Secondly, William Wallace did not kill Mornay, because Mornay didn't exist. The traitor of Falkirk's real name was John Comyn, and he actually did a decent job of hiding his treachery. After Wallace's death in 1305, Robert Bruce approached Comyn (thinking that he was a loyal Scotsman) and asked him to join him in a rising against the English. Comyn agreed, but then promptly betrayed Bruce. Bruce found him and asked him why he had betrayed him, to which comyn responded by drawing his dagger. The two fought, and Bruce won.

    Thirdly, the Princess of Wales never even met William Wallace, and to even suggest that Wallace would have committed adultery with her is revisionism and character defamation of the highest order.

    Fourthly-King Edward actually died two years after Wallace. In the movie Edward dies as Wallace is shouting FREEDOM!!! with his last breath. That's kind of sensationalized, and it draws attention away from the real heroism of William Wallace.

    Fifthly, there is no record of William Wallace ever using profanity, even in insulting the English, and there is no evidence to suggest that he was the kind of man who would have.

    Sixthly, the young man Stephen of Ireland was actually entirely ... sane.

    The less important innacuracies...

    William Wallace was actually about a foot taller than Mel Gibson is...

    William Wallace was also a very skilled archer.

    William Wallace actually fought several more battles than are depicted in the film, and the Battle of Stirling was actually fought over a bridge.

    And lastly, and perhaps most importantly ;), William Wallace did not wear blue face paint. Even though he probably did wear a kilt (a nice manly garment in my opinion, which is a very strong opinion-I wouldn't suggest that you challenge me on it, because I will quite thoroughly seek to convince you otherwise ;) ), and he did carry a huge two-handed claymore. And he did let out very loud war cries. Perfectly respectable manly things to do, if you ask me. You might see me doing them on occasion. But I do not wear blue face paint, and neither did William Wallace.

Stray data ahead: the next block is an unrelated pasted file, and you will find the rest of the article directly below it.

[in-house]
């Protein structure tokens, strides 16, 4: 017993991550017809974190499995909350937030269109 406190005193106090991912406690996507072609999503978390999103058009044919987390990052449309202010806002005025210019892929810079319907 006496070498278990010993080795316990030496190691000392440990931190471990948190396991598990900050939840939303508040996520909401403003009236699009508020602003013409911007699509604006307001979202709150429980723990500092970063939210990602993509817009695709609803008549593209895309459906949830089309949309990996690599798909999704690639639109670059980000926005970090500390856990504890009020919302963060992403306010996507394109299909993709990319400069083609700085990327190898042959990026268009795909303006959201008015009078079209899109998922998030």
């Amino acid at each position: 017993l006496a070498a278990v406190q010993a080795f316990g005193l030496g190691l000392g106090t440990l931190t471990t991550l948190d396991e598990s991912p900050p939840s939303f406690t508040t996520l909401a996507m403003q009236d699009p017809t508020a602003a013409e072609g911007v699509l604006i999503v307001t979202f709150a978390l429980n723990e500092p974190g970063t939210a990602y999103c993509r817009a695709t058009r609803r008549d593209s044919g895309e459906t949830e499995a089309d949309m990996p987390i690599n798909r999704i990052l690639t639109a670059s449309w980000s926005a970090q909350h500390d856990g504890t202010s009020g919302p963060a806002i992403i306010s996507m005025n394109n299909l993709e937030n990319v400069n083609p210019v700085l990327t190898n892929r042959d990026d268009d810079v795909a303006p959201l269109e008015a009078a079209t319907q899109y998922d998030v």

Andrew R.

  23. I really like celtic fiddle too...particularly Alasdair Fraser. Here's a couple of my favorites of his tunes:

    I also like several tunes by a 70's Celtic group, the Bothy Band (like most modern Celtic groups, they do some not-so-good stuff-the influence of pop culture is of course all-pervasive, which is why I say I like several tunes), including these:

    See-this is real music. It has pronounced rhythm, but the rhythm is there for the music, to accent it. And, wonder of wonders, it's MELODIC music. Not just some random notes highly lacking in intelligence played very loud on a very crude sounding instrument.

    It also has historical roots in Christian God-fearing cultures. That's why I love it. Most of the traditional American folk styles are that way. Old time and bluegrass is essentially the folk music of the old South.

    Andrew Romanowitz

  24. Okay, now back to topic.

    But before I say anything else-last night we had a pretty wild blizzard blowing-please pray that we keep our power, and that if the power does go out that our pipes don't freeze.

    Anyway, one of the things that really needs to change is that Christians need to return to a biblical philosophy of voting and political support.